Automated response

UEBA provides insightful notables that can minimize effort for the security team. You can start automating internal actions based on behavior. If someone adds an account for the first time after they VPN in from another country, you could quickly disable their account. When dealing with a standard SIEM alert, it isn’t as trivial to create this type of play.

Automated workflows

More security teams are delegating security ownership. There are some limitations to this, but UEBA allows you to delegate. A good example would be if someone was logging in from an unexpected geolocation. Instead of taking time from the security team, you can send a message to the manager directly from the UEBA tool to get further insight, and then automatically apply that to the workflow. If the manager flags the activity as suspicious, then the security team can get involved.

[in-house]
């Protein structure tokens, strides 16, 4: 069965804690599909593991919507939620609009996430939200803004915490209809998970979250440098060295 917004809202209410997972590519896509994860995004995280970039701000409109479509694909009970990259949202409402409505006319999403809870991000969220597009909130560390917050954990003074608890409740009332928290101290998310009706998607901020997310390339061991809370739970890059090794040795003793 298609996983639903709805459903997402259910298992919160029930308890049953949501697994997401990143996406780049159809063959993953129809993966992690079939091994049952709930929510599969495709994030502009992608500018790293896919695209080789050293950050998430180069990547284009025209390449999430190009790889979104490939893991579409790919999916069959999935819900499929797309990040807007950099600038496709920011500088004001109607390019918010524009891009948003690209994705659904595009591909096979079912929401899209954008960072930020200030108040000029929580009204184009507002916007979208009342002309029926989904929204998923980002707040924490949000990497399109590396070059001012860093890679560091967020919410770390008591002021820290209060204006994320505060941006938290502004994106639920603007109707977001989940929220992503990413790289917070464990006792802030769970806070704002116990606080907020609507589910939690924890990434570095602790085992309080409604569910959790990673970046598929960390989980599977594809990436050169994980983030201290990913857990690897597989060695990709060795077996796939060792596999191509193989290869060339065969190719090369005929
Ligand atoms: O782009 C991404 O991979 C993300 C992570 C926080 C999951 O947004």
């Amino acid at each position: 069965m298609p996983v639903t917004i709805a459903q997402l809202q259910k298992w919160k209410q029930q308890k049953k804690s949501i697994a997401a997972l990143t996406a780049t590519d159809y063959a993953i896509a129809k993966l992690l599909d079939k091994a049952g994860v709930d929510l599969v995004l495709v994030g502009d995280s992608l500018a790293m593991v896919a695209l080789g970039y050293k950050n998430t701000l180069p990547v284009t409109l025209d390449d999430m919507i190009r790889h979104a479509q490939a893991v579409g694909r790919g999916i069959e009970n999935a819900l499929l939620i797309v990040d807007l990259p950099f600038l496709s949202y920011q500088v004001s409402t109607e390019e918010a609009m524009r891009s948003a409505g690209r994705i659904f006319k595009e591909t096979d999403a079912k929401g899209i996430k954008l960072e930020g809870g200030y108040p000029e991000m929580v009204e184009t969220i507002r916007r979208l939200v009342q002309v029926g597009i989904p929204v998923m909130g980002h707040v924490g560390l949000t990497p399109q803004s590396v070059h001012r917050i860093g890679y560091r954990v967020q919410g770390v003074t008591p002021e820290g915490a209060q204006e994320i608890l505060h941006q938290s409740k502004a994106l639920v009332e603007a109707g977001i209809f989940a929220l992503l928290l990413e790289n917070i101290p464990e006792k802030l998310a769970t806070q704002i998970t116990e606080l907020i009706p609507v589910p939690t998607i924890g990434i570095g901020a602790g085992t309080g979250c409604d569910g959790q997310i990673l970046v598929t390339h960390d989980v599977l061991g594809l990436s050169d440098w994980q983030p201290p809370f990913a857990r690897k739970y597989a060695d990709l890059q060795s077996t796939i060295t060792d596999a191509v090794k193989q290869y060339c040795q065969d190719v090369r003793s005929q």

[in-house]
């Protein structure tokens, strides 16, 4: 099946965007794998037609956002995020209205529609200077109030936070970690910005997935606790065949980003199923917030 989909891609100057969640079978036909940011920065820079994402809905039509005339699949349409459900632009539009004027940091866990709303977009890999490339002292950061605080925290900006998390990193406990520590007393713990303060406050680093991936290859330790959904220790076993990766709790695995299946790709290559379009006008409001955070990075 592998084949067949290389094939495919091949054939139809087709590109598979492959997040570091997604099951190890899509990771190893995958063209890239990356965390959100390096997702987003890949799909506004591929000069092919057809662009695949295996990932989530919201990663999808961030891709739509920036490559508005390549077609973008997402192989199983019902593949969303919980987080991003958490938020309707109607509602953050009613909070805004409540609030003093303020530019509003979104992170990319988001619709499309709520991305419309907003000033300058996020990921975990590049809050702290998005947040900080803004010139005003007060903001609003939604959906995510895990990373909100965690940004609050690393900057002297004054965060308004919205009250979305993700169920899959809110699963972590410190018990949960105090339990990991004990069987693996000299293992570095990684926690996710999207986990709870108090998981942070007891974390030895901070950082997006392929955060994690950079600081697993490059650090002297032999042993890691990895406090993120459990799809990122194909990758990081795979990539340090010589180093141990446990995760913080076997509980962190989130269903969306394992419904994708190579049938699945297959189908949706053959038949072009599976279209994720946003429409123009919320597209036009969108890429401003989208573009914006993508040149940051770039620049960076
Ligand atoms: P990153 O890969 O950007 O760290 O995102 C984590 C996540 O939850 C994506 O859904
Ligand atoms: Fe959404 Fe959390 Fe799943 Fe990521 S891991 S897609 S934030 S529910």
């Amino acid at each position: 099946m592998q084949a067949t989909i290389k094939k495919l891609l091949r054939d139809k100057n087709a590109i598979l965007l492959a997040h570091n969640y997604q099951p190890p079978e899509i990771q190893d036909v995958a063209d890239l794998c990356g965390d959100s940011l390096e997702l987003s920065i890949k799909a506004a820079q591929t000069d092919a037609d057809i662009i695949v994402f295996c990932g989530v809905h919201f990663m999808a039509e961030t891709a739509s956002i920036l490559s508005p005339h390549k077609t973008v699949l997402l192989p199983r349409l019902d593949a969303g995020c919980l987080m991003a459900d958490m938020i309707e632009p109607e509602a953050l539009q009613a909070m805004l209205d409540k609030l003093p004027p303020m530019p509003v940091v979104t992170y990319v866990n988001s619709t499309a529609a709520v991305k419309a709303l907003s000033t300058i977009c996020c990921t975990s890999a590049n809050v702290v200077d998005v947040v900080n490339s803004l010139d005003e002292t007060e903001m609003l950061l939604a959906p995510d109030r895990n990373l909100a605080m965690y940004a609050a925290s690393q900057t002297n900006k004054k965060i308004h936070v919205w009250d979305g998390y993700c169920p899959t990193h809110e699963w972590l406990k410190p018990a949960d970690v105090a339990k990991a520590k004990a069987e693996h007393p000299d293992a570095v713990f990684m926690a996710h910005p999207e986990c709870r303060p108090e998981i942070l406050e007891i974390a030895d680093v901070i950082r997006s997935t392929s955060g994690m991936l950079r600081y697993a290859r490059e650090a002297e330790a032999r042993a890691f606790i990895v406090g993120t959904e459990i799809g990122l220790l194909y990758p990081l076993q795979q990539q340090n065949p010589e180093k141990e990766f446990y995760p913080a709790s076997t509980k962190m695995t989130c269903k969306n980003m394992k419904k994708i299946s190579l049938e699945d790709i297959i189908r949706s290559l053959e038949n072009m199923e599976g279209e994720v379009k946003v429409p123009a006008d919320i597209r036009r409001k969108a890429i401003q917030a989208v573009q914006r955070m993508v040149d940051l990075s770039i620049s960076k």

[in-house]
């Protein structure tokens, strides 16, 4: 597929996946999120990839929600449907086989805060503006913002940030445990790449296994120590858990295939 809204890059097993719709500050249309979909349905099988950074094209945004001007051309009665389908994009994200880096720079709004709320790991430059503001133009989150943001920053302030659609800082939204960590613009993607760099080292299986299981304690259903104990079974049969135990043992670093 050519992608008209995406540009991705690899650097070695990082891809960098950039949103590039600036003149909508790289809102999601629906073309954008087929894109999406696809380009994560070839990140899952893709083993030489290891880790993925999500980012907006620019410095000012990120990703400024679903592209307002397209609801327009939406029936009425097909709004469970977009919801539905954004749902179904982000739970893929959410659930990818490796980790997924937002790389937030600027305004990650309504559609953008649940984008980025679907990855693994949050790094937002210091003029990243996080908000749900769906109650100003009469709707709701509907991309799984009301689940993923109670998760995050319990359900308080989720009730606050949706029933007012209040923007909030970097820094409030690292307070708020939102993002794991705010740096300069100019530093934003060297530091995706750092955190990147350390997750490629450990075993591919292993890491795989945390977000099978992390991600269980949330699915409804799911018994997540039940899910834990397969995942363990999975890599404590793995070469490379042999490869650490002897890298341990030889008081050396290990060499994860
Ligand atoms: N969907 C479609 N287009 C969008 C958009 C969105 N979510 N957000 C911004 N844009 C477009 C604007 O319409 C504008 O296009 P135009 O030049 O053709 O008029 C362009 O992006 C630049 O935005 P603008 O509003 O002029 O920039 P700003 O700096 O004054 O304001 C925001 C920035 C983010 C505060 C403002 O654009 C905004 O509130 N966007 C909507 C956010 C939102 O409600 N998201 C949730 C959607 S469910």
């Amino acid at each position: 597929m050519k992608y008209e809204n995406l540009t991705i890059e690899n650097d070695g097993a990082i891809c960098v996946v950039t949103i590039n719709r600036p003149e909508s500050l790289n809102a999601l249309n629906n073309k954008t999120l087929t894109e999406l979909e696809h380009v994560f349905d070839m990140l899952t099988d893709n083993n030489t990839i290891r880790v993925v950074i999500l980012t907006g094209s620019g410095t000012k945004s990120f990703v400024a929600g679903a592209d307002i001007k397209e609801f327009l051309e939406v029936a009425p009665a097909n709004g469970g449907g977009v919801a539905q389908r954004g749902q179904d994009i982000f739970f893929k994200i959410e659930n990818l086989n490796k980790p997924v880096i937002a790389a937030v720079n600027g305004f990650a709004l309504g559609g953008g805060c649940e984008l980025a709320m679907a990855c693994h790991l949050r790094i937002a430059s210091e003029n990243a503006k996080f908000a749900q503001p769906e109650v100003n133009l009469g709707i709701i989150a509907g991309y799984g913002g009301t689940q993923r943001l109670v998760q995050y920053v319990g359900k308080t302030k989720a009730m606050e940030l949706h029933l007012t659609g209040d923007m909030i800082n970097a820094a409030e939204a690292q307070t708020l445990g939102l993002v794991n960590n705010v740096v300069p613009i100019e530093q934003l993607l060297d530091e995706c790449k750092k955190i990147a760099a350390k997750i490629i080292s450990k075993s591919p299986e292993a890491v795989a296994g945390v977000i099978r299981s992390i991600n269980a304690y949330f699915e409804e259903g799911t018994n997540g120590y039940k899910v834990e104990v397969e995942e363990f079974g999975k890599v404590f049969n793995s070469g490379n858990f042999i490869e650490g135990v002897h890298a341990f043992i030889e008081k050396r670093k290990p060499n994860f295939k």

Threat intelligence enrichment

Most UEBA platforms can leverage threat intelligence. When leveraging threat intel properly for UEBA, you can boil up threats much more easily than you could with a typical SIEM. Due to the additional context you already have on the user and host, threat intel will be icing on the cake when reviewing a detection.

Improve detection and increase efficiencies with UEBA.

UEBA is a game-changer for organizations using this technology—and that’s just the beginning. If you properly implement UEBA and focus on evolving it through security automation, you will increase efficiency and gain strong insights into activity in your environment that standard alerting may not catch. Coupling UEBA with automated workflows will empower a range of business units to be accountable for their own security practices.